In 1976 I came upon a book of poems that proved that art can be made from absolutely anything, including a night-shift job at the Chevy Gear & Axle factory in Detroit. The book was peopled with autoworkers, fading boxers, and working stiffs, people who stubbornly refuse to admit defeat in the face of the monstrous forces that belittle them. The book was called Not This Pig, the second volume of poems by a Detroit native named Philip Levine, who died on Feb. 14 at 87. On the back cover, Levine explained that the book is filled with “the people, places, and animals I am not, the ones who live at all costs and come back for more, and who if they bore tattoos — a gesture they don’t need — would have them say, ‘Don’t tread on me’ or ‘Once more with feeling’ or ‘No pasarán’ or ‘Not this pig.’” Reading that book was the birth of a passion for Levine’s poetry that endures to this day and shows no signs of flagging.
Levine was born in Detroit in 1928 and went to work in a soap factory at 14 — the first in a long string of factory jobs that could have crushed his body and spirit but instead gave him the raw material for a body of work that would win him high honors, a devoted readership, and a stint as U.S. poet laureate. His great subject was the people who do the brutal manual labor that usually gets ignored, by poets and everyone else. When I wrote an appreciation of Levine four years ago (here), I quoted a 1999 interview in which Levine realized, looking back, that Not This Pig was the book that gave him his voice.
“Those were my first good Detroit work poems — the poems in Not This Pig…,” Levine said. “It’s ironic that while I was a worker in Detroit, which I left when I was 26, my sense was that the thing that’s going to stop me from being a poet is the fact that I’m doing this crummy work…I’m going to fuck up because what am I doing? I’m going to work every day. The irony is, going to work every day became the subject of probably my best poetry. But I couldn’t see that at the time. And it took me another ten years to wake up to it — that I had a body of experience that nobody else had.”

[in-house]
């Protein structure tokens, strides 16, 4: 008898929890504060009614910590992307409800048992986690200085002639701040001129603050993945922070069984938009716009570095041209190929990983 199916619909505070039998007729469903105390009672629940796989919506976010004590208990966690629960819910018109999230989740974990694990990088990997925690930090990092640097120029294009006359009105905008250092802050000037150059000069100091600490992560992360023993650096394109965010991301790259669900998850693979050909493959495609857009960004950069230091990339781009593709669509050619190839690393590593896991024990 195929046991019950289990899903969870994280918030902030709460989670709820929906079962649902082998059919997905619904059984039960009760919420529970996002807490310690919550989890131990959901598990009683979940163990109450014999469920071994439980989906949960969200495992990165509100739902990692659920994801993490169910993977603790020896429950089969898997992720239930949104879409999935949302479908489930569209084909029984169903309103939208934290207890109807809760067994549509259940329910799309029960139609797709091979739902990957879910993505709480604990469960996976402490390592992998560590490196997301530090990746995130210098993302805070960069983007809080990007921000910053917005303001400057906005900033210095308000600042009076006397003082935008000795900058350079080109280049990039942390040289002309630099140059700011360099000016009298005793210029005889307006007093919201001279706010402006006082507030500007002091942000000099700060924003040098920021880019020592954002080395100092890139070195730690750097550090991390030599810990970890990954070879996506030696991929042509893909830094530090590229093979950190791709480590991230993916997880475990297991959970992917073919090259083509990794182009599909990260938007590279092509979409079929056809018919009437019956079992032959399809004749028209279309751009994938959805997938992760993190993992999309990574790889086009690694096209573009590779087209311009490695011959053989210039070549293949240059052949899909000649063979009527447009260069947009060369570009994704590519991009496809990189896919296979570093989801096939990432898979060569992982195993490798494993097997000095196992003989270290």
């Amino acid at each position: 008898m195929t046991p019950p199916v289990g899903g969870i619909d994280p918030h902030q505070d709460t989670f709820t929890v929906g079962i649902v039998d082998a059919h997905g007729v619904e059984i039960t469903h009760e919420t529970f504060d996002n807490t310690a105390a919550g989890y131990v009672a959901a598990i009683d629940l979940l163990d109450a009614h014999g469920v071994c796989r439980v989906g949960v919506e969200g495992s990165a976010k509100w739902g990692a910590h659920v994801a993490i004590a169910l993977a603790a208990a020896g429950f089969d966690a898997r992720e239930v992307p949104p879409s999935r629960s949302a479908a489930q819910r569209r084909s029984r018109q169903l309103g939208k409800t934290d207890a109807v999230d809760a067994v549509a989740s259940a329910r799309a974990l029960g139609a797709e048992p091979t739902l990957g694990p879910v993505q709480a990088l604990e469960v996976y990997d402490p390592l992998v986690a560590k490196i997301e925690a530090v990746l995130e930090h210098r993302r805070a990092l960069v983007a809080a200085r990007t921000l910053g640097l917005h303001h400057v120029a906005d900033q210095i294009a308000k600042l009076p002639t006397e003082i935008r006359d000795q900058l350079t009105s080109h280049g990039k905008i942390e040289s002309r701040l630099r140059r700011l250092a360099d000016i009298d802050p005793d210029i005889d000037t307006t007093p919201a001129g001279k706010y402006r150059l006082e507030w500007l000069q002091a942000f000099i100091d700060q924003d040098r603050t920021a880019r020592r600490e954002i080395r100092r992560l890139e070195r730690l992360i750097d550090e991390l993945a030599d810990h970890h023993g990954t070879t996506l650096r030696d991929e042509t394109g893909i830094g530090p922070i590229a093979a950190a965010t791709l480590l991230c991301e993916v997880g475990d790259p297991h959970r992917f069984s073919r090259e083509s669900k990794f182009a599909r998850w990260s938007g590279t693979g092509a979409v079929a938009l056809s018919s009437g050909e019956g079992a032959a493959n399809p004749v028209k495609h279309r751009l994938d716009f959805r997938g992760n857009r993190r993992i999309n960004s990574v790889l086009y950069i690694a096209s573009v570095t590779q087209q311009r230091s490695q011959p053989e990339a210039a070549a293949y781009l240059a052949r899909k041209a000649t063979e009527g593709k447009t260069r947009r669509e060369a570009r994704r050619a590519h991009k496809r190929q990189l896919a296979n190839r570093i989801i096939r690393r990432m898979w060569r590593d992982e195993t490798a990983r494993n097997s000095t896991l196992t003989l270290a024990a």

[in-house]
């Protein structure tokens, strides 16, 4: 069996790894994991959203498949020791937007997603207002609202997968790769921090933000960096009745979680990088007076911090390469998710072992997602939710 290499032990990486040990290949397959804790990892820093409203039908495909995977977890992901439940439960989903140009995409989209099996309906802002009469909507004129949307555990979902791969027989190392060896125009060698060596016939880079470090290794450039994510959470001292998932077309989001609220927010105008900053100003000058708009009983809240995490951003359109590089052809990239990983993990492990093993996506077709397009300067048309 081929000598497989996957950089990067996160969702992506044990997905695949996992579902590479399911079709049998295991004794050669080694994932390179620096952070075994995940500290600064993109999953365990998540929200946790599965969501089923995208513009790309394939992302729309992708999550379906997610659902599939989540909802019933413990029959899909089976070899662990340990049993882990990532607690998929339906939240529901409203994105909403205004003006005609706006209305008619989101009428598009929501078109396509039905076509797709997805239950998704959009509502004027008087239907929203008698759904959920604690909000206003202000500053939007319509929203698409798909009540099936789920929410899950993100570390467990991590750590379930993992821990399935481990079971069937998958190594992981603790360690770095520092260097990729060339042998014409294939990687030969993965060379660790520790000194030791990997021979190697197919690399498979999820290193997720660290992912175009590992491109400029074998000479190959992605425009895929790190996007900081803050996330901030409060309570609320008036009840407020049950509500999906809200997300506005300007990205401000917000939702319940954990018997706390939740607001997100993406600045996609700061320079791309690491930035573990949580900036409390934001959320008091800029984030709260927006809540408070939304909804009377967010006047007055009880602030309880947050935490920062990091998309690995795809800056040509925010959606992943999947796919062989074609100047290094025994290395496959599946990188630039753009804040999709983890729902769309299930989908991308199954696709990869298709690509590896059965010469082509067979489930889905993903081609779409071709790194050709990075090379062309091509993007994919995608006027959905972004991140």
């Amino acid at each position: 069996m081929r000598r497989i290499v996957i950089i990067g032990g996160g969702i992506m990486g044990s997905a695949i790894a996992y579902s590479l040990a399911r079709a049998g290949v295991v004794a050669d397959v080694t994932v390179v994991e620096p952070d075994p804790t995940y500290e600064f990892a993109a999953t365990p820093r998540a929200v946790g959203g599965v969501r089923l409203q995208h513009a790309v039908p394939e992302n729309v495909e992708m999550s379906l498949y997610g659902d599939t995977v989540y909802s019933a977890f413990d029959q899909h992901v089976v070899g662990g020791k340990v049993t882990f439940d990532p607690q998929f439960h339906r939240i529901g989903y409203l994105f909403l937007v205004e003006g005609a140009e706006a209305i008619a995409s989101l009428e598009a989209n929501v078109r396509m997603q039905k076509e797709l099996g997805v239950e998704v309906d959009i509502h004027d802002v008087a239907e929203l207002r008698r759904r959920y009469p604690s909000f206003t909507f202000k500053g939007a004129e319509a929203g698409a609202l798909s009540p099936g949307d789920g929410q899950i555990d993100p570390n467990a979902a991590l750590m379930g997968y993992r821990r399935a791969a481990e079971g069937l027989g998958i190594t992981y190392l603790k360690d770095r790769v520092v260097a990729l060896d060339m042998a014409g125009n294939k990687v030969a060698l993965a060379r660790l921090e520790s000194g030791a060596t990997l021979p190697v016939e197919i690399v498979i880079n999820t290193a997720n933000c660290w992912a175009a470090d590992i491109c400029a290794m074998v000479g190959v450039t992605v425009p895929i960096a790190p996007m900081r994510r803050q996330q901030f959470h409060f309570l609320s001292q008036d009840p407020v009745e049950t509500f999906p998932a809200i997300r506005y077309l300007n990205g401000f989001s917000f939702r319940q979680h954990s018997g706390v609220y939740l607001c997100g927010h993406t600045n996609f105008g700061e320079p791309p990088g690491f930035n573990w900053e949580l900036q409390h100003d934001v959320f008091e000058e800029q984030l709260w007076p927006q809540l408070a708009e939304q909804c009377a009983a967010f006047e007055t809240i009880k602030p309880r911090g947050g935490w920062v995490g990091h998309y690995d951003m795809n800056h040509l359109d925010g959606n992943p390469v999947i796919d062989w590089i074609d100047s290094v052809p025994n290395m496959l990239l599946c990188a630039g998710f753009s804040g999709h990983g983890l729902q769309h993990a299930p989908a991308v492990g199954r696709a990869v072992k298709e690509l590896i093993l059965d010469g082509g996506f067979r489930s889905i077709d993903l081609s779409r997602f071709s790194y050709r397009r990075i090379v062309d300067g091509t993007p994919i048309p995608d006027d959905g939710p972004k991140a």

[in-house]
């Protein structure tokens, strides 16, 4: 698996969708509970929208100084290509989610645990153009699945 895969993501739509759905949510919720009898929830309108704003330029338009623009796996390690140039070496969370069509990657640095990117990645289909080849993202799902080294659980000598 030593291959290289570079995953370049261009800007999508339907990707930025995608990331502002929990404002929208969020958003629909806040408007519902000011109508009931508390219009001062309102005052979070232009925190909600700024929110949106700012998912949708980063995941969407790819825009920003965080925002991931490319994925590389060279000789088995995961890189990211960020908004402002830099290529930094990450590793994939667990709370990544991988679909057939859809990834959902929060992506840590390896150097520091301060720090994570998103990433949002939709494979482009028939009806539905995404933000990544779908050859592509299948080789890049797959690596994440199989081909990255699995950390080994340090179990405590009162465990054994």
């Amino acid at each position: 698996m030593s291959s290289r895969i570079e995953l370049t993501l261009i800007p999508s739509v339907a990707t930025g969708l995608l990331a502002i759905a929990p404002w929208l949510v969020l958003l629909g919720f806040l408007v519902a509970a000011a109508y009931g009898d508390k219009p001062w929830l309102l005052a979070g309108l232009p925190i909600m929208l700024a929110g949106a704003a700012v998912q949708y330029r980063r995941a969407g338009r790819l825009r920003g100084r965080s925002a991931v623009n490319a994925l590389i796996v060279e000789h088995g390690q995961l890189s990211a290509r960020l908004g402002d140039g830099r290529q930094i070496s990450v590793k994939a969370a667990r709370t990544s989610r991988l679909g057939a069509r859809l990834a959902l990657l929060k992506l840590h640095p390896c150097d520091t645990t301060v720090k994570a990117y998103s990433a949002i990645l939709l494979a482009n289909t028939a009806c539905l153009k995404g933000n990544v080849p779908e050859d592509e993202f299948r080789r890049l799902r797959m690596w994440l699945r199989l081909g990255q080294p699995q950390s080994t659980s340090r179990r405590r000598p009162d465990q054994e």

Günther Grass’s life turned out to be an illustration of just how treacherous and slippery the high moral ground can be. After blazing onto the world literary stage with his 1959 masterpiece, The Tin Drum, Grass spent his long and productive career as Germany’s self-anointed conscience, pushing his countrymen to face up to the dark strains of their history, especially the rise of Nazism and the Holocaust. Grass, who died on April 13 at 87, railed against militarism and nuclear proliferation, opposed German unification, denounced the Catholic and Lutheran churches, supported Fidel Castro’s Cuba and Nicaragua’s Sandinista government, and spoke of the “unchecked lust for profit” that drove German companies to sell weaponry to Saddam Hussein. He also found time to be a novelist, playwright, essayist, short story writer, poet, sculptor, and printmaker. In 1999 he was awarded the Nobel Prize in Literature.